229 F.2d 408 (2nd Cir. 1955), 4, Alvado v. General Motors Corporation
|Docket Nº:||4, 23190.|
|Citation:||229 F.2d 408|
|Party Name:||James ALVADO, Plaintiff-Appellant, v. GENERAL MOTORS CORPORATION, Defendant-Appellee.|
|Case Date:||December 22, 1955|
|Court:||United States Courts of Appeals, Court of Appeals for the Second Circuit|
Argued Oct. 11, 1955.
Opinion Revised Feb. 8, 1956.
Plaintiff sues under § 8 of the Selective Training & Service Act of 1940, 50 U.S.C. Appendix § 308 [*] (hereinafter referred to as the Act), on behalf of himself and other veterans similarly situated 1 to recover vacation pay for the fiscal year ending in June 1946, which allegedly was denied them by a discriminatory collective bargaining agreement entered into by defendant and plaintiff's union, United Auto Workers, CIO, on March 19, 1946. Plaintiff has been in the employ of defendant since 1933. He entered military service in February 1944, and, after being honorably discharged, was reinstated as an employee on October 30, 1945.
Beginning in 1940, a clause providing for vacation pay has been adopted annually in an agreement between the United Auto Workers Union and defendant, through collective bargaining between defendant and the Union. Until the 1946 agreement, and for each year since, the annual collective bargaining agreement provided for vacation pay for all hourly-rated employees who were employed for any period of time at the end of the vacation year, July 1 to June 30, or, in 1943 and thereafter, a single day in the last weekly pay period at the end of the vacation year. The amount of vacation pay was determined by seniority; those with one-year seniority were entitled to forty hours' pay, and those with five or more years seniority received eighty hours' pay. During the war years of 1943, 1944, and 1945, when the work week was increased from five to six days,
the vacation pay was raised to forty-eight and ninety-six hours' pay.
On November 21, 1945, the union called a strike which lasted until March 13, 1946. Because of the strike, defendant proposed, in negotiations with the union, that the amount of vacation pay be based on a percentage of earnings for the fiscal year ending in June 1946, rather than on the forty or eighty hours' pay basis used up to that time, in order to reduce vacation pay proportionately to the time lost in the strike. The union objected because this would place the entire burden of the strike on the employees; it proposed that the percentages be applied to earnings during the calendar year 1945. This would be more favorable to the strikers, since the bulk of the strike had taken place in 1946. Defendant agreed, and the new contract provided, that the amount of vacation pay was to fixed at 2%, 3% or 4 1/2% of the employees' total gross earnings for the calendar year 1945, for those with more than one, three, or five years seniority, respectively. Eligibility was still determined by whether an employee worked in the last weekly pay period at the end of June 1946.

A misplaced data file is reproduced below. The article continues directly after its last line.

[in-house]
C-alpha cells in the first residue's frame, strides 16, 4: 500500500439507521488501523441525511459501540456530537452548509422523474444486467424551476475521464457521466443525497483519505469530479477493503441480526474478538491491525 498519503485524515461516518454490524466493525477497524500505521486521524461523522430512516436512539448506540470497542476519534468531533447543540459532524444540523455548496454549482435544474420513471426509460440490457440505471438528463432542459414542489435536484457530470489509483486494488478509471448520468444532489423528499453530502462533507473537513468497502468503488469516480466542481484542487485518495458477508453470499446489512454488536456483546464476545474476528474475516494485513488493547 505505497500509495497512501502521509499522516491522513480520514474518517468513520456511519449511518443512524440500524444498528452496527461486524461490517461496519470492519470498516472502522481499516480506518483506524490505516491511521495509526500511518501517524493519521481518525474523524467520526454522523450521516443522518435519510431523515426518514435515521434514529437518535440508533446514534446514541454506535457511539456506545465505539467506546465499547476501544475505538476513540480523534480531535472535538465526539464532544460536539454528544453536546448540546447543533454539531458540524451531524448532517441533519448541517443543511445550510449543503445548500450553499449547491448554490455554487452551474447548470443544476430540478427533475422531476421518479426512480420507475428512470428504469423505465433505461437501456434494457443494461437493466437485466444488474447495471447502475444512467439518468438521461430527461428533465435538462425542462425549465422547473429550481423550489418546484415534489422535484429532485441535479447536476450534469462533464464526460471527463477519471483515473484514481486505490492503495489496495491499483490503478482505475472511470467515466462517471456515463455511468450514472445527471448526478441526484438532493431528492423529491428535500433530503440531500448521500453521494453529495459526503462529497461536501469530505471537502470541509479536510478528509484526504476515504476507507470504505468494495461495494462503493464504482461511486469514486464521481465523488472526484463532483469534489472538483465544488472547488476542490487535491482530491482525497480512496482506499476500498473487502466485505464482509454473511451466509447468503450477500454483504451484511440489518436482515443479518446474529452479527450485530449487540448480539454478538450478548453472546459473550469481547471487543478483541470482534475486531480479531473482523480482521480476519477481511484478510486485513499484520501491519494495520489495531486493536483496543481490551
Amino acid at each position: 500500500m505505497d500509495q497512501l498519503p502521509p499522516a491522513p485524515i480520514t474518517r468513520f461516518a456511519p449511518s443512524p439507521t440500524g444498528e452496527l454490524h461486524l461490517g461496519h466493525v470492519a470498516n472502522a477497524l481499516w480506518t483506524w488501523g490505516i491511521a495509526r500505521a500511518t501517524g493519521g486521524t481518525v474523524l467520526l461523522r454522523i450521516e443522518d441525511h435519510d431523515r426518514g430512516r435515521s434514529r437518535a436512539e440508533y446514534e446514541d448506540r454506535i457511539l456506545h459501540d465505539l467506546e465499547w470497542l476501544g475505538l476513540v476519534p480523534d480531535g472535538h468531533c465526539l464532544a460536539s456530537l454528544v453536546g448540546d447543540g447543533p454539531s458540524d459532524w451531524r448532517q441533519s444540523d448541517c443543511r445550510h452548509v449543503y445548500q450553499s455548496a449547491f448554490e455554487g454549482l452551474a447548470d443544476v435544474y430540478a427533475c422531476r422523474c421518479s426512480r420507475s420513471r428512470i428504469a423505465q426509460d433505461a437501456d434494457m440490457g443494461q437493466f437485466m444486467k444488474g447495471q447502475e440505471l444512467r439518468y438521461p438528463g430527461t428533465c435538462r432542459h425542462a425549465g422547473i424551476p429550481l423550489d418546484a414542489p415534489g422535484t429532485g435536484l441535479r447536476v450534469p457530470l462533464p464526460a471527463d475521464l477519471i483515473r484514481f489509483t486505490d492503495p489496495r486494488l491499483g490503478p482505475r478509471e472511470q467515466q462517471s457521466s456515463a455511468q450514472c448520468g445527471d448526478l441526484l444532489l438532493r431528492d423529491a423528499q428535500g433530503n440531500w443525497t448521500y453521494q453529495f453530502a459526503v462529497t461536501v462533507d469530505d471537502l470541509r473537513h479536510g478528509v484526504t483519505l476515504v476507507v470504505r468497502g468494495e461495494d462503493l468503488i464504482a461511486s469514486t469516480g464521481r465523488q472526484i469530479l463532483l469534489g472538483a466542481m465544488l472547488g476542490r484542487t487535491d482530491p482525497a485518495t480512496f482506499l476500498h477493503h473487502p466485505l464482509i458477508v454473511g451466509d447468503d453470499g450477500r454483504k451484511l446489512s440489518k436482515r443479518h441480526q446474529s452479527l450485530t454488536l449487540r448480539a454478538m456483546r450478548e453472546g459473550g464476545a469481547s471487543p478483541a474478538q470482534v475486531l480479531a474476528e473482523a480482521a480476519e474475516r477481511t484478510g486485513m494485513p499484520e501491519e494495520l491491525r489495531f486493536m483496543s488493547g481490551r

The plan ultimately adopted effectively deprived returning veterans of most, if not all, of their vacation pay for 1946, since most of them returned to work in the latter part of 1945; with the strike on from November 21, 1945, they had little earnings in the calendar year 1945. The result would have been the same, though not to such a great degree, if the defendant's plan to take a percentage of the earnings in the fiscal year 1946 had been adopted.
Plaintiff alleged that the agreement deprived veterans in the class, on whose behalf this suit is brought, of rights expressly granted to them under § 8(c) of the Act. Plaintiff, in particular, alleged that, at the time of the negotiations which resulted in the 1946 agreement, defendant knew and intended that the agreement would have the effect of depriving veterans of almost all vacation pay in the year in which they returned (i.e., calendar year 1945 and fiscal year 1946).
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